The last decade has seen a large increase in NCAA basketball programs hiring the family members of top recruits. The NCAA previously enacted a rule to stop the hiring of family by NCAA programs to non-coaching positions. However this rule was not extended to assistant coaching positions, which left a loophole open for this practice to continue. The rule has become so ingrained in college basketball that major media companies have had very candid interviews on the subject with college coaches.
“We are paid to win games, and the easiest way to win games is to have great players,” one coach anonymously told CBS Sports. “And one legal way to get a great player is to hire somebody close to that player. I've never done it, personally. But if the opportunity presented itself, I absolutely would.”
I personally had a front-row seat to this questionable hiring practice when the No. 2 recruit in the class of 2017 and current Denver Nuggets forward Michael Porter Jr. and his brother Jontay Porter, also a top-25 recruit and current member of the Memphis Grizzlies, transferred from Missouri to my “historically irrelevant” high school shortly after their father, Michael Porter Sr., was hired as an assistant coach at the University of Washington.
University of Washington head coach Lorenzo Romar was a longtime friend of Porter Sr. and godfather to Porter Jr. Despite the relationship with Romar, the family appeared to have little reason to move was it not for the University of Washington hiring Porter Sr. Romar gave his longtime friend a two-year contract with a base salary of $300,000, a relatively unheard of sum for someone with Porter Sr.’s experience. Regardless of the results of his coaching, college coaches elsewhere acknowledged the value of this hire.
“I think Lorenzo Romar made the most significant hire of this offseason,” a coach anonymously told CBS Sports.
Once their father was on staff at the university, Porter Jr. and Jontay were given access to many of Washington's basketball facilities. In another attempt to draw the Porter family to Seattle, former University of Washington standout and NBA All-Star Brandon Roy agreed to take over as the head coach of their high school basketball team.
This shameless attempt to groom star recruits did, however, come to an abrupt end without either Porter Jr. or Jontay playing a minute for Washington. Romar was fired at the end of the 2017 season after going 9-22. Following the firing, the Porter family moved back to Missouri after Michael Porter Sr. was offered a second coaching position; this time as part of the University of Missouri coaching staff. This was unsurprisingly followed with a recommitment from both of the Porter brothers from Washington to Missouri.
Once at Missouri, Porter Sr. was given an even bigger contract. He signed a three-year deal for $1.125 million. When this contract came to an end in 2020, Porter Sr. was moved to a non-coaching role at a reduced salary. A move that would have been illegal had it taken place prior to the Porter brothers playing days at Missouri.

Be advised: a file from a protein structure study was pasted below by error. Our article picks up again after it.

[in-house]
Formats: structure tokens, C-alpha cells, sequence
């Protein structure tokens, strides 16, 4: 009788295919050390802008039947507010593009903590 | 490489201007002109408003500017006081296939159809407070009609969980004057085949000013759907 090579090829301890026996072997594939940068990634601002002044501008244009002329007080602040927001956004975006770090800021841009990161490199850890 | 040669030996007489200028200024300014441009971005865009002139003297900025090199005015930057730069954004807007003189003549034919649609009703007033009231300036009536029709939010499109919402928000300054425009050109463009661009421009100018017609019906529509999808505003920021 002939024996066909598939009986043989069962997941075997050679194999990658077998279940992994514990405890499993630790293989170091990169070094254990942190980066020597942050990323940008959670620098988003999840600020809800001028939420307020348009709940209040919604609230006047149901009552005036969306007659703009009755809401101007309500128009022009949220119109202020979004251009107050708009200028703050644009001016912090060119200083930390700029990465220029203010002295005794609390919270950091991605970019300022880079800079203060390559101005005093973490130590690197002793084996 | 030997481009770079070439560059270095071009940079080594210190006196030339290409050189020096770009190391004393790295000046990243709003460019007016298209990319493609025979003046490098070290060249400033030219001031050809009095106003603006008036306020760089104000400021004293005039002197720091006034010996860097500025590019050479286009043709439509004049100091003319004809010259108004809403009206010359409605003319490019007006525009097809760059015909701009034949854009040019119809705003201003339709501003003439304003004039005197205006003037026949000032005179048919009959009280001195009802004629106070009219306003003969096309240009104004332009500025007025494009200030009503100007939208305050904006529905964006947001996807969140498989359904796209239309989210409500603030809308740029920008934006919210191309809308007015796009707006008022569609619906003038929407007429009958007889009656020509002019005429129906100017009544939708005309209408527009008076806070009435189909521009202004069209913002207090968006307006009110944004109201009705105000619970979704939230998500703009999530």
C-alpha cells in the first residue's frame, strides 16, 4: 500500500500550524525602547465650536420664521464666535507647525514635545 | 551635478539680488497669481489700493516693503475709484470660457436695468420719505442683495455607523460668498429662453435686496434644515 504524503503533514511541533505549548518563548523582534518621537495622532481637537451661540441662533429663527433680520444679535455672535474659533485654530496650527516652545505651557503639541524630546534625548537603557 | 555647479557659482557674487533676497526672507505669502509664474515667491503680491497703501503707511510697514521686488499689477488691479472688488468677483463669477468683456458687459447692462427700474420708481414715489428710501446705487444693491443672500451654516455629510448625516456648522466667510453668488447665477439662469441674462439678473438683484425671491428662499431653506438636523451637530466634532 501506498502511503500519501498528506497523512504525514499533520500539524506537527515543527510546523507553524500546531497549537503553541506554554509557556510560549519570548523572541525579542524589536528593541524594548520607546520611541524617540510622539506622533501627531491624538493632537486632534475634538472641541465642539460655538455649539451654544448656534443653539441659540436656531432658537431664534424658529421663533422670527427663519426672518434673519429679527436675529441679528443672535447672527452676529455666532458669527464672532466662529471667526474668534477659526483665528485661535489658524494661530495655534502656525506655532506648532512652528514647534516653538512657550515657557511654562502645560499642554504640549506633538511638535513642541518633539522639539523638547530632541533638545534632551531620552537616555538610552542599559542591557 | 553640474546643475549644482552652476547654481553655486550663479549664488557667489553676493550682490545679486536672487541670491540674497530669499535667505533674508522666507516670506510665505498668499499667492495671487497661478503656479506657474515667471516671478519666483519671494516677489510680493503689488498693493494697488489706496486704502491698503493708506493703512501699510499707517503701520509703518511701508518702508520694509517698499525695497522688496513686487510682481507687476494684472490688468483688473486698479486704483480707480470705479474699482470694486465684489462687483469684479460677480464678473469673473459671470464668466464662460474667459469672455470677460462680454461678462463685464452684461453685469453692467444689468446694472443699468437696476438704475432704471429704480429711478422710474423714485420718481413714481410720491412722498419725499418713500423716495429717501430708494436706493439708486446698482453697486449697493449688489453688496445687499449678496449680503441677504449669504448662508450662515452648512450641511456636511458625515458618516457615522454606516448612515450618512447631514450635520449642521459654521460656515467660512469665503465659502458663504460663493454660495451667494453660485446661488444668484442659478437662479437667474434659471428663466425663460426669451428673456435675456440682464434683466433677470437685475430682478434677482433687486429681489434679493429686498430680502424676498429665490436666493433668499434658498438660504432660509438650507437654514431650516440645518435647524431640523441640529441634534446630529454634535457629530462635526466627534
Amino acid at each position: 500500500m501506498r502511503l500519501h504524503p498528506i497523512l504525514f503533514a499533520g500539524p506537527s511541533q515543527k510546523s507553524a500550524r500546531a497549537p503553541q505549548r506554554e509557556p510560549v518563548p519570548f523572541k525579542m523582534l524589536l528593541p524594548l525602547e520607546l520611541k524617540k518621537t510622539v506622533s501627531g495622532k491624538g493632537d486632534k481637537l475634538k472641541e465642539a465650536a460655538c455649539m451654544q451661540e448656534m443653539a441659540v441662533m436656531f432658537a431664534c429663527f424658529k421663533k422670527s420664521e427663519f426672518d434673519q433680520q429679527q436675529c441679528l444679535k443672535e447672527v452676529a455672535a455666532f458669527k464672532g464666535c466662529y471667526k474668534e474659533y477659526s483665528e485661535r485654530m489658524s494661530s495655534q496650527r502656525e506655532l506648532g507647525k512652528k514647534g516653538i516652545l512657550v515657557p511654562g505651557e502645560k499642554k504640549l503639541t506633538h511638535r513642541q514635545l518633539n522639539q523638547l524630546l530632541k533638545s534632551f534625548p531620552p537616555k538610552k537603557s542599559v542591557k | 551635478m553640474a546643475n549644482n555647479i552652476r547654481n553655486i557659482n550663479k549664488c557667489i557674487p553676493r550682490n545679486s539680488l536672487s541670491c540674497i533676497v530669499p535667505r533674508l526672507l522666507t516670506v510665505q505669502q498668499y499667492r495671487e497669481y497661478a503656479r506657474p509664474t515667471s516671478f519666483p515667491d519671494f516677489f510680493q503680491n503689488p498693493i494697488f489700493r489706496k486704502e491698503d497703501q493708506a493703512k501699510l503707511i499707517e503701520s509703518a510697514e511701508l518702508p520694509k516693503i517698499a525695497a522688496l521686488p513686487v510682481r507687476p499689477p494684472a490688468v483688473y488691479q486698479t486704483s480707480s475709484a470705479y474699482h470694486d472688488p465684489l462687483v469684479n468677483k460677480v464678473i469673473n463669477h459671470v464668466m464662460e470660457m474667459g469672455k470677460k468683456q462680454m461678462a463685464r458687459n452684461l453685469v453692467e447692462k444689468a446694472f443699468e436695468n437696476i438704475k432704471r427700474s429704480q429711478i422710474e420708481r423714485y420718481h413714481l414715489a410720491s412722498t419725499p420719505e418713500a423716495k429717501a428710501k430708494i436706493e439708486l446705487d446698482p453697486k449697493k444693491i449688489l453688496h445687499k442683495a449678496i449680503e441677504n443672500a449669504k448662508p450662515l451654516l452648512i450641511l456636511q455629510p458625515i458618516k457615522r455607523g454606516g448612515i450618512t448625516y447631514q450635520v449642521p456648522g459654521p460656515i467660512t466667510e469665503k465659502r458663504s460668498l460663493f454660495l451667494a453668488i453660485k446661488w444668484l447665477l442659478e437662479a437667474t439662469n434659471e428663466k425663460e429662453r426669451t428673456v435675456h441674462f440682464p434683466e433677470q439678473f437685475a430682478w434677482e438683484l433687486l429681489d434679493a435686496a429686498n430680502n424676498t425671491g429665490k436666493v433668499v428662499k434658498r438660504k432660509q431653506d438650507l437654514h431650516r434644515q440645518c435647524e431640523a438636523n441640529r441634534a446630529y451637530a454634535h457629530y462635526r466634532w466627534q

Given this amount, the lack of NCAA involvement is quite astounding. The basis for the investigation into impermissible benefits paid by NC State to Dennis Smith Jr. is less than one-twentieth the value of the contract of Porter Sr. While they are different scenarios, both are clear examples of providing a player with a financial incentive to attend a program.
The scope of this problem appears to be growing in size. Two of the three top recruits from the class of 2020 are attending programs that hired a family member of the recruit prior to their commitment.
The No. 2 recruit in the nation for the class of 2020, Cade Cunningham, chose to attend Oklahoma State after his brother was hired as an assistant coach. Cannen Cunningham is, by all accounts, a positive member of the coaching staff. However, his working experience is limited to coaching middle school basketball and as the associate director of video operations at Tulane. It is certainly not the résumé of someone that would be high on the radar of Division I coaches were it not for his connection with Cade Cunningham.
The No. 3 recruit in the nation for the class of 2020, Evan Mobley, and the No. 16 recruit in the class of 2019, Isaiah Mobley, chose to attend USC after their dad, Eric Mobley, was hired to the coaching staff. Prior to joining the staff, Eric had spent 11 years running AAU programs. He had also spent time as the head coach of a high school girls basketball team in California.
There are 350 Division I college basketball teams, so taking one of those schools out of the equation for immediate family members to work for during the recruiting process of their family isn’t a lot to ask. Without this change, this hiring practice will only continue to grow, making whichever school gives their family member the biggest contract the only question recruits must ask of schools.